Von Winterfeldt: It widens the scope of material to filter, but you still have to read them, evaluate them, and develop them. The hard work has not changed in finding a great written story.
Aghaeian: It provides an additional channel for finding the next project. When a certain topic comes across as interesting source material for a film, it's a lot faster for me to search on InkTip for a writer or script relating to that subject matter. If I don't find what I'm looking for specifically, chances are I'll come across a writer that will appeal to me because of his or her writing style.
Cramer: It’s changed the development process in that quality scripts and writers that very often used to fall through the cracks now have a very real chance at being discovered without the need for agents and middle men finding them first.
Is Hollywood keeping the door wide enough for newer writers?
Cramer: I’ve always believed that a good script is a good script, regardless of whether or not the writer is young or new.
Wessler: Sure. Nothing has really changed in terms of “the town” searching high and low. Very few good scripts go un-read or un-noticed. That is just a myth.
Aghaeian: Online services and content platforms have opened the door wider for new writers and directors. If your project gains traction online, chances are it will circulate into the right hands and get you on a producer's or agent's radar. I've reached out to writers in the past whose work I've enjoyed reading online.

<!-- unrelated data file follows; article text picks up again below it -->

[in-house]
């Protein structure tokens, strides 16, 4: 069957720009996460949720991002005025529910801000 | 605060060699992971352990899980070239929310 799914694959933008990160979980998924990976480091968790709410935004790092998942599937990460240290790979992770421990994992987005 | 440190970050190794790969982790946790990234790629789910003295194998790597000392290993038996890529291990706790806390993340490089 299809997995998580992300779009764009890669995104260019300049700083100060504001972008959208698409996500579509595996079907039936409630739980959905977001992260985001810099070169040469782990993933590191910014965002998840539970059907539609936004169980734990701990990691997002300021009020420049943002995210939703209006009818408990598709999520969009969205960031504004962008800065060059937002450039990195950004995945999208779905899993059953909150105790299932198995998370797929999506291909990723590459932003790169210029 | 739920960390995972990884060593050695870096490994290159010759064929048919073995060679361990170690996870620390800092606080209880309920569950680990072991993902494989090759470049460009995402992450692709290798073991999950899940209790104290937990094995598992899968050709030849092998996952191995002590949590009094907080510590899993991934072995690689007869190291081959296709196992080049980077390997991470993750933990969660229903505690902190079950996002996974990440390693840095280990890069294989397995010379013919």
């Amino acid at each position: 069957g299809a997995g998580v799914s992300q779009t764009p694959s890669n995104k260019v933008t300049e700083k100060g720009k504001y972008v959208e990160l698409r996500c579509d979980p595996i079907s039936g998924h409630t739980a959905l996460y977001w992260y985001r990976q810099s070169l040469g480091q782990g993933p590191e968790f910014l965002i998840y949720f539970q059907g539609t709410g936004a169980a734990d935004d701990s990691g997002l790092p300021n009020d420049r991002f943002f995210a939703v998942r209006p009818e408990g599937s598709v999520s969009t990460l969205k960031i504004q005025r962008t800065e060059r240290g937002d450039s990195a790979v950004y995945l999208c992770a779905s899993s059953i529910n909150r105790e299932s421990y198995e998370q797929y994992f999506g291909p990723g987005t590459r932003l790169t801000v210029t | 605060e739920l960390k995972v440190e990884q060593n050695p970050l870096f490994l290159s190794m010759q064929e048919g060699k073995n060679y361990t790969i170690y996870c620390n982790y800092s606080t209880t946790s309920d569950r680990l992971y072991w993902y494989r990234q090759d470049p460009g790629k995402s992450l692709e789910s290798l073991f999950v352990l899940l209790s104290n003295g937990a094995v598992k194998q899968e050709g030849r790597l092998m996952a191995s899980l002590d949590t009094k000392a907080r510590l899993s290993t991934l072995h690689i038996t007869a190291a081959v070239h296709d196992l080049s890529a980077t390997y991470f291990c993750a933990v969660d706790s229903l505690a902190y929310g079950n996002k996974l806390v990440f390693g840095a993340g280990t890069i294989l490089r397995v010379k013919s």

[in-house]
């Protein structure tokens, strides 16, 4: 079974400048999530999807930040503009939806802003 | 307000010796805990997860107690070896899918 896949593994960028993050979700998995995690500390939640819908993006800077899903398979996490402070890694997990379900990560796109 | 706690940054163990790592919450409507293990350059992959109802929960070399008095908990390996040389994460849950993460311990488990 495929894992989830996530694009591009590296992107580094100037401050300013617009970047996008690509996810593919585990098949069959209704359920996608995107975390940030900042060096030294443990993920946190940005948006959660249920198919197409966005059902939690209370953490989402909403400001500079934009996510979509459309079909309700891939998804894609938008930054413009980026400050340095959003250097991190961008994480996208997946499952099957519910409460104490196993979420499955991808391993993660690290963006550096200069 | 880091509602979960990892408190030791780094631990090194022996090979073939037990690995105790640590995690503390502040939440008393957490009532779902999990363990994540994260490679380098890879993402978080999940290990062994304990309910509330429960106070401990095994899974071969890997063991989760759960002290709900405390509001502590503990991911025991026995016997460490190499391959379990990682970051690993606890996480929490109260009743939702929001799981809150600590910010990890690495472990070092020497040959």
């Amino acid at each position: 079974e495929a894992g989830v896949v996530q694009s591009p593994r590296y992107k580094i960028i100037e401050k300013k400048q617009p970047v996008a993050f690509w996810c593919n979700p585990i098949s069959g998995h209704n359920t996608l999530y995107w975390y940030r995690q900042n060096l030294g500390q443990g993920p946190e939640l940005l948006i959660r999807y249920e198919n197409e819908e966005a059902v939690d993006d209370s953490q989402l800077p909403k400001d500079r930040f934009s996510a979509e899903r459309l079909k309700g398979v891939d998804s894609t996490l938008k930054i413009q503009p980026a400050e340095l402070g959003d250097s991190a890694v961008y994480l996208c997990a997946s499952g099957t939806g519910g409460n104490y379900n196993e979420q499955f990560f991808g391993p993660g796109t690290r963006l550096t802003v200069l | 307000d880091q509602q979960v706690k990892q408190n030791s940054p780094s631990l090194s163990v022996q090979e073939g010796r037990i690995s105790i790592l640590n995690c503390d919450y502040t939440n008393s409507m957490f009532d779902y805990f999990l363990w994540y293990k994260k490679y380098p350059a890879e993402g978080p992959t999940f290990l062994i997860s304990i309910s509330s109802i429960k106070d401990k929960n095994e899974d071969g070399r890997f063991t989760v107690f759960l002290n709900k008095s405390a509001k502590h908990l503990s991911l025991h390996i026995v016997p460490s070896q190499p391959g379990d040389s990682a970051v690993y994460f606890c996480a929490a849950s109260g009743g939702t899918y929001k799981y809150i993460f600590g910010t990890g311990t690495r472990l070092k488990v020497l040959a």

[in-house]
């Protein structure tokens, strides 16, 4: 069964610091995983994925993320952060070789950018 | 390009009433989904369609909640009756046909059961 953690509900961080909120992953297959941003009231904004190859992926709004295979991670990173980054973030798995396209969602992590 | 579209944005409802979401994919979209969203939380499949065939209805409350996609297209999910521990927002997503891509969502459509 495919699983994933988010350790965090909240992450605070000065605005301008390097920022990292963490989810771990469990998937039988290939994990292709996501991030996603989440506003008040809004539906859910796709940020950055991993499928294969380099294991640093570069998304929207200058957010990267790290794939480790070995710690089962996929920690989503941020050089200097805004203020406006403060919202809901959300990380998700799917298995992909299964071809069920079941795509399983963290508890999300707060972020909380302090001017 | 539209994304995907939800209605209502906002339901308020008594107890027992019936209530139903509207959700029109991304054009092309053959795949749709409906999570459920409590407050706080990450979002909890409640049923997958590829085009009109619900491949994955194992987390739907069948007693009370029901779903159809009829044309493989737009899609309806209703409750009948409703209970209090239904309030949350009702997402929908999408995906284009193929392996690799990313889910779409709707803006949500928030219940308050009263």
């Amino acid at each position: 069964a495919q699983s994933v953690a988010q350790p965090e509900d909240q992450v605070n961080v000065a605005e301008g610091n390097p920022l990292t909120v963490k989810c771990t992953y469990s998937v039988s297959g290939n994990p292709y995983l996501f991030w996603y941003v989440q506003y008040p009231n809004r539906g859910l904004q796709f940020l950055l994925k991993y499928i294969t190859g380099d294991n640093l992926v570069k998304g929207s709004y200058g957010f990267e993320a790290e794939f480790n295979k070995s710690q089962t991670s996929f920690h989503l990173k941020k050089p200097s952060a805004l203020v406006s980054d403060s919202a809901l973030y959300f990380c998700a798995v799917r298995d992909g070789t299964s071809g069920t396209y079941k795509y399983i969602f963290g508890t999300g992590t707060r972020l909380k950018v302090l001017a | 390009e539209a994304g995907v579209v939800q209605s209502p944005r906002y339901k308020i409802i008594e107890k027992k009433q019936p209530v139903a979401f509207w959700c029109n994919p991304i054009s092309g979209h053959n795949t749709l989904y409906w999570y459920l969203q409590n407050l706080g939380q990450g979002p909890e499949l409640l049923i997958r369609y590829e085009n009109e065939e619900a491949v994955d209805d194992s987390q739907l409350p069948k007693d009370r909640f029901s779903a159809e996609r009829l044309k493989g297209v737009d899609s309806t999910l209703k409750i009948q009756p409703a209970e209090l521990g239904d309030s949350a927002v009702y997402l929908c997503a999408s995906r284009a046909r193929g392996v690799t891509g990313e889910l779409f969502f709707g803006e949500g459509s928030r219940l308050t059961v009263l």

Von Winterfeldt: Always! Overnight success comes to no one in the business “overnight.” Work hard and it pays off. Attrition – stay in it to win it.
Most important quality in a great script:
Aghaeian: I know a script is good when I find myself turning the page to find out more about the protagonist. I also enjoy details in scripts that help paint the picture.
Cramer: A great story. Structure, character development and great dialogue are all incredibly important, but it all starts with a great story.
Friedman: Developing a believable, fully-dimensional character we care about, in a story we haven’t seen before.
Von Winterfeldt: The story has to have a Zeitgeist that resonates with its current intended audiences.
Wessler: Character. Everything in storytelling revolves around the characters. A good story is easy. Second most important: truth and honesty…even in a goofy comedy.
How do you see crowdfunding evolving, and will we continue to see more notable figures involved (i.e. David Fincher, Zach Braff, Spike Lee) in crowdfunding part or all of larger projects?